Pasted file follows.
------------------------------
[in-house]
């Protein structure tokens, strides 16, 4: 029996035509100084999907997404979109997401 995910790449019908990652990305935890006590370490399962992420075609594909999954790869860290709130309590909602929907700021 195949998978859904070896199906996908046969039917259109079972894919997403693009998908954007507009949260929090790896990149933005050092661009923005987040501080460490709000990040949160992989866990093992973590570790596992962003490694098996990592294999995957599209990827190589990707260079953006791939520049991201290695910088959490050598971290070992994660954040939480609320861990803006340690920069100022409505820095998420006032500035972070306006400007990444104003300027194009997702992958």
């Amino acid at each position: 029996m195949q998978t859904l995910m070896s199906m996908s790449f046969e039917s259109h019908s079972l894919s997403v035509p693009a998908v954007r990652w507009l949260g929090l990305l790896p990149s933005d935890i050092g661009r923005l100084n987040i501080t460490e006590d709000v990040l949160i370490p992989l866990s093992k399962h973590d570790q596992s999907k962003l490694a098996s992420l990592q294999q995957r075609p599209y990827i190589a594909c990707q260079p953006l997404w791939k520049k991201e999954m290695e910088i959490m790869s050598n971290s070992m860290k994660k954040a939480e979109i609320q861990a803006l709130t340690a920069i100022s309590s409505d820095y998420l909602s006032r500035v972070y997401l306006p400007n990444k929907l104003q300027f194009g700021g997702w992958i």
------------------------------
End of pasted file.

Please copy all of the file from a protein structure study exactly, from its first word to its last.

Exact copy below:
[in-house]
């Protein structure tokens, strides 16, 4: 029996035509100084999907997404979109997401 995910790449019908990652990305935890006590370490399962992420075609594909999954790869860290709130309590909602929907700021 195949998978859904070896199906996908046969039917259109079972894919997403693009998908954007507009949260929090790896990149933005050092661009923005987040501080460490709000990040949160992989866990093992973590570790596992962003490694098996990592294999995957599209990827190589990707260079953006791939520049991201290695910088959490050598971290070992994660954040939480609320861990803006340690920069100022409505820095998420006032500035972070306006400007990444104003300027194009997702992958």
């Amino acid at each position: 029996m195949q998978t859904l995910m070896s199906m996908s790449f046969e039917s259109h019908s079972l894919s997403v035509p693009a998908v954007r990652w507009l949260g929090l990305l790896p990149s933005d935890i050092g661009r923005l100084n987040i501080t460490e006590d709000v990040l949160i370490p992989l866990s093992k399962h973590d570790q596992s999907k962003l490694a098996s992420l990592q294999q995957r075609p599209y990827i190589a594909c990707q260079p953006l997404w791939k520049k991201e999954m290695e910088i959490m790869s050598n971290s070992m860290k994660k954040a939480e979109i609320q861990a803006l709130t340690a920069i100022s309590s409505d820095y998420l909602s006032r500035v972070y997401l306006p400007n990444k929907l104003q300027f194009g700021g997702w992958i």